More than a game: symposium takes broad look at consequences of sports head injuries

Posted on Apr 26, 2011 in Health and Medicine

Top experts from around the country will be at the University of North Carolina at Chapel Hill later this week to teach athletic trainers and medical providers how to prevent deaths and serious injuries among high school and college athletes.

Top experts from around the country will be at the University of North Carolina at Chapel Hill later this week to teach athletic trainers and medical providers how to prevent deaths and serious injuries among high school and college athletes.

The inaugural Matthew Gfeller Sport-Related Neurotrauma Symposium is bringing about 150 health-care professionals from across the Southeast and beyond for presentations from more than a dozen experts on Friday and Saturday (April 29 and 30). Registration for the sold-out event is closed.

The agenda represents a comprehensive overview of sports-related serious injury and sudden death issues, including brain injuries such as concussions. Between 1.6 million and 3.8 million sport-related traumatic brain injuries occur in the United States every year, estimates show.

Conference chair Jason Mihalik, Ph.D., assistant professor in the exercise and sport science department in the College of Arts and Sciences, said experts from a diverse range of fields – including the military, legal, medical, exercise science and coaching realms – will share their knowledge.

“Sport injuries, especially head injuries, don’t occur in an athletic vacuum,” said Mihalik. “Brain trauma can seriously affect every aspect of a student’s life, from their playing ability, to their studies, to their relationships with family and friends. Their whole future can change in an instant.

“Dealing with neurotramua is not just a sporting or medical issue. It’s going to take a lot of smart people from different fields to prevent these kinds of injuries and help kids that do get hurt to recover from them. That’s why we’re holding this meeting,” he said.

Mihalik is also a member of UNC’s Matthew A. Gfeller Sport-Related Traumatic Brain Injury Research Center. The center is named after a Winston-Salem high school athlete who died from a traumatic brain injury in 2008 after suffering a severe helmet to helmet collision during a football game. Gfeller’s father, Robert, will speak on Saturday morning.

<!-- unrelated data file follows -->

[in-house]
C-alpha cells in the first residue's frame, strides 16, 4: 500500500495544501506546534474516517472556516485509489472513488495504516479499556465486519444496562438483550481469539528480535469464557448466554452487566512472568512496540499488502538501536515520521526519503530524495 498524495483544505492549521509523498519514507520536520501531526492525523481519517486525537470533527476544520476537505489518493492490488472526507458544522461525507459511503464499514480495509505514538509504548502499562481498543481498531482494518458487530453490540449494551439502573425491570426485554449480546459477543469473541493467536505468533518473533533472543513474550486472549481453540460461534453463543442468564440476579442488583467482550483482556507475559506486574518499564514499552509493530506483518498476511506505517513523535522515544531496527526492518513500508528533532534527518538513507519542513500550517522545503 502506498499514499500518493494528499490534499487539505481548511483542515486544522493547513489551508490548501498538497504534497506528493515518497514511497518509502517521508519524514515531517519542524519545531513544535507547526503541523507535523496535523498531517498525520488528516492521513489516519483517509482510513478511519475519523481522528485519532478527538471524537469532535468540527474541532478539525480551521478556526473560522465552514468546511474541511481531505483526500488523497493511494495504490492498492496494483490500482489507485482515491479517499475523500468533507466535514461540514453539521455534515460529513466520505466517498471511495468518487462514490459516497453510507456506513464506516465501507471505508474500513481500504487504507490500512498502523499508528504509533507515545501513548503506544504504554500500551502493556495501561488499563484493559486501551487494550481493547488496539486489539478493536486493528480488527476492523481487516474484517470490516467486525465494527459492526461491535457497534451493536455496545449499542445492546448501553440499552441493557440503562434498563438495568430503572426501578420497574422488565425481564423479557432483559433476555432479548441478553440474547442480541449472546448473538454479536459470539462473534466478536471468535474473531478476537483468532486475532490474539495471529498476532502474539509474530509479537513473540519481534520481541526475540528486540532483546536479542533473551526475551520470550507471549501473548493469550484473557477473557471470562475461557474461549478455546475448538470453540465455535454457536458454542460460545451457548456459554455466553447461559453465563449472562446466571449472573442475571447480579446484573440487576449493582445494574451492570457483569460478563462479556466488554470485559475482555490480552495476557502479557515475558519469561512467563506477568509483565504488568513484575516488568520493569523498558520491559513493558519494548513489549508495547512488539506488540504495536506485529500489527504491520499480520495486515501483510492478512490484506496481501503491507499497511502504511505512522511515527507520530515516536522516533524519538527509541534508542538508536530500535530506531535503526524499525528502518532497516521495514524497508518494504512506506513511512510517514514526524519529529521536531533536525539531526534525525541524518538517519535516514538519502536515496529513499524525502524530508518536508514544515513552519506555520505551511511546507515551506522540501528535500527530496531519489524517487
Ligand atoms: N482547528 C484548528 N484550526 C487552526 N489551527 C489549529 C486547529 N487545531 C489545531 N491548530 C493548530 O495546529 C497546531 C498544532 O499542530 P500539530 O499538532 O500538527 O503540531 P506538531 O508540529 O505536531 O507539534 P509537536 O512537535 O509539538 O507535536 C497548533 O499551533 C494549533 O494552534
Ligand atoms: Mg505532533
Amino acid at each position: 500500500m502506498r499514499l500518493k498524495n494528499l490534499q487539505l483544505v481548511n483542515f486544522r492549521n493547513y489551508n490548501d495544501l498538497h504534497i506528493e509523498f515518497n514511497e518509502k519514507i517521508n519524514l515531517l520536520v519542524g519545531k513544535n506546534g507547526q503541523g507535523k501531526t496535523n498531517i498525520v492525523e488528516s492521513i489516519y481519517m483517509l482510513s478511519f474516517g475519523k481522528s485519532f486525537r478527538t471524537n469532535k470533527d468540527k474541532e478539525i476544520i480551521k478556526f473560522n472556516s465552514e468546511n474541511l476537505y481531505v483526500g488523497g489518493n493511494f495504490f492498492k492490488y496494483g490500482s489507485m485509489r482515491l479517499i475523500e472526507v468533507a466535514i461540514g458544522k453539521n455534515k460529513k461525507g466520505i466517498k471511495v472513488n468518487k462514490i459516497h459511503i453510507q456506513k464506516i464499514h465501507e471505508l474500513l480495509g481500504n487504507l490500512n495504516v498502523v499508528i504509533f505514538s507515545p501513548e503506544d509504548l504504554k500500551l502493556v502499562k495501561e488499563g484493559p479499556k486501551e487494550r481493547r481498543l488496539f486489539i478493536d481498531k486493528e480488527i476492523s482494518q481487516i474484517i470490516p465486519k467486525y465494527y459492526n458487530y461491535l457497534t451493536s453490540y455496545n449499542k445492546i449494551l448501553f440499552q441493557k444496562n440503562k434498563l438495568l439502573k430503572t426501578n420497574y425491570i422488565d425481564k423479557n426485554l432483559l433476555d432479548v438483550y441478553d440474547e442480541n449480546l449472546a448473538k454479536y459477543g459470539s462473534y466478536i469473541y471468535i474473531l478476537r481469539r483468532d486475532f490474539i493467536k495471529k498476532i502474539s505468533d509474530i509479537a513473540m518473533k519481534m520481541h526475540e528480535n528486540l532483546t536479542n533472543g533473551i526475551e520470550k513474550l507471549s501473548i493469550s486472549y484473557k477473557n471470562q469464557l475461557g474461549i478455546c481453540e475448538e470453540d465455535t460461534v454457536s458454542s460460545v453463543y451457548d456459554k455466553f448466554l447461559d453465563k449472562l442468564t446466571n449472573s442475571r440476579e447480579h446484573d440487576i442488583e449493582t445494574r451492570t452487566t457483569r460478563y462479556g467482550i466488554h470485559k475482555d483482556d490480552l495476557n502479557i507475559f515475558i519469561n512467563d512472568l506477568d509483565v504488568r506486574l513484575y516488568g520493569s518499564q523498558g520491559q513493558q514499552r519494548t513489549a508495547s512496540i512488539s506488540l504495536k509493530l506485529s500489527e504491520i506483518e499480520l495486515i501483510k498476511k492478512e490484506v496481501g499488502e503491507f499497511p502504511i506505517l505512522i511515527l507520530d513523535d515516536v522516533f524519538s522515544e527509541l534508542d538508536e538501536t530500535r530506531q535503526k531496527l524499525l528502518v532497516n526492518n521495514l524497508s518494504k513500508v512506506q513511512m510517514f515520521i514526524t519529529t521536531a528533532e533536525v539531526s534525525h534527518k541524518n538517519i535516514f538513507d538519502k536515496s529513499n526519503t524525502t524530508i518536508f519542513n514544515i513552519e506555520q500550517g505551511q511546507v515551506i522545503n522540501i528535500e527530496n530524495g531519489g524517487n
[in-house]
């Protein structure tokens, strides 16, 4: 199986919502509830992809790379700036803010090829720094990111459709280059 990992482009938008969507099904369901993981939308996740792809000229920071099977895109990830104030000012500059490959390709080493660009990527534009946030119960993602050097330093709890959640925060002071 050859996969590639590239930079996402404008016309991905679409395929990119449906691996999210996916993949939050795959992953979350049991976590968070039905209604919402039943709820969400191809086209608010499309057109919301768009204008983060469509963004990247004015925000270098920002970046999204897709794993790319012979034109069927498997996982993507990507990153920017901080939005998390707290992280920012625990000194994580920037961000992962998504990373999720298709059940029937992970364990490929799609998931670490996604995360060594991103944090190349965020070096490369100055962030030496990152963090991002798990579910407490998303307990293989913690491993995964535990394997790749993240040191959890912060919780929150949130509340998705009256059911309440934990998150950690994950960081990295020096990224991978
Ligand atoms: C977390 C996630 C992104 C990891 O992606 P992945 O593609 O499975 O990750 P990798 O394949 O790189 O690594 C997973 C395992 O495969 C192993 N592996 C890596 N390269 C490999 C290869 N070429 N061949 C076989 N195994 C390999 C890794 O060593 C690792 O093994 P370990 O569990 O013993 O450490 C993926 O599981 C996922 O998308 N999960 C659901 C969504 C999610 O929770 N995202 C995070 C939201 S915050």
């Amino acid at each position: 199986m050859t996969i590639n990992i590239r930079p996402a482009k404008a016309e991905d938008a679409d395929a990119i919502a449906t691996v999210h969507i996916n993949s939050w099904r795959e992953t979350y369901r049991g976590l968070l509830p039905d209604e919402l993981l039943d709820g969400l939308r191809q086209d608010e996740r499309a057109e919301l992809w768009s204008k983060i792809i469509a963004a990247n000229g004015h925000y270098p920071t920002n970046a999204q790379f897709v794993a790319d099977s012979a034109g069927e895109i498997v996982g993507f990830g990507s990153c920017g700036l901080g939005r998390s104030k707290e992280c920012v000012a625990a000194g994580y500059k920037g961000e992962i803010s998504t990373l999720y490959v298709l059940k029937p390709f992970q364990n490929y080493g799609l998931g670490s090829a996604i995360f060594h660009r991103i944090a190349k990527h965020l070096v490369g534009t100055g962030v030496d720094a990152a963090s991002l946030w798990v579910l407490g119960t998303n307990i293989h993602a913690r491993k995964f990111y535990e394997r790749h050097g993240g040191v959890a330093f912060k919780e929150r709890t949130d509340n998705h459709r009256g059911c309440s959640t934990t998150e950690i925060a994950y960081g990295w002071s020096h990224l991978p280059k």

Experts will provide comprehensive updates, including diagnostic and management techniques and methods to reduce the risks and consequences of sports-related neurotraumatic injuries in young athletes. Presenters include:

  • Robert Cantu, M.D., an expert on sports concussions and their link with degenerative brain disease, which can result in depression, dementia and other mental health problems. Cantu is clinical professor of neurosurgery and co-director of the Center for the Study of Traumatic Encephalopathy at the Boston University School of Medicine.
  • Gerard A. Gioia, Ph.D., an expert in assessing whether injured athletes should return to the classroom, not just the field, and the consequences for their learning if they return too soon. Gioia is chief of pediatric neuropsychology at Children’s National Medical Center, Rockville, Md.
  • Kevin Guskiewicz, Ph.D., an expert on sports-related concussions, their consequences and preventative measures. Guskiewicz is Kenan Distinguished Professor and chair of the UNC exercise and sport science department. He also is director of the Matthew Gfeller Center.
  • Fred Mueller, an expert in the epidemiology of athletic injuries and director of the National Center for Catastrophic Sports Injury Research, which tracks national long-term trends in catastrophic injury data for high school and college athletes. Mueller is professor emeritus in the UNC exercise and sport science department.

The symposium will be held at the Swofford Auditorium in the Kenan Football Complex. The event is sponsored by the School of Medicine, the department of exercise and sport science, and the Matthew Gfeller Center.

The issue is also the focus of legislation due to be considered by the N.C. House of Representatives next week (May 3). The proposed Gfeller-Waller Concussion Awareness Act would promote the development of an athletic concussion safety training program and concussion safety requirements for interscholastic athletic competition. House Bill 792, sponsored by Speaker Pro Tempore Dale R. Folwell and others, is named after Matthew Gfeller and Jaquan Waller, a junior at J.H. Rose High School in Pitt County, who died from a traumatic brain injury after sustaining two concussions.

Symposium schedule:  http://tbicenter.unc.edu/MAG_Center/symposium_files/Gfeller_Symposium_PresentationSchedule.pdf

Media note and availability: Media may attend the symposium in the football complex. Mihalik also is available – by appointment only – for interviews and B-roll opportunities in the main training and treatment room in the Stallings-Evans Sports Medicine Center, 1-2:30 p.m., April 29 (Friday). Email jmihalik@email.unc.edu to make an appointment.

News Services contact: Patric Lane, (919) 962-8596, patric_lane@unc.edu
College of Arts and Sciences contacts: Dee Reid, (919) 843-6339, deereid@unc.edu; Kim Spurr, (919) 962-4093, spurrk@email.unc.edu

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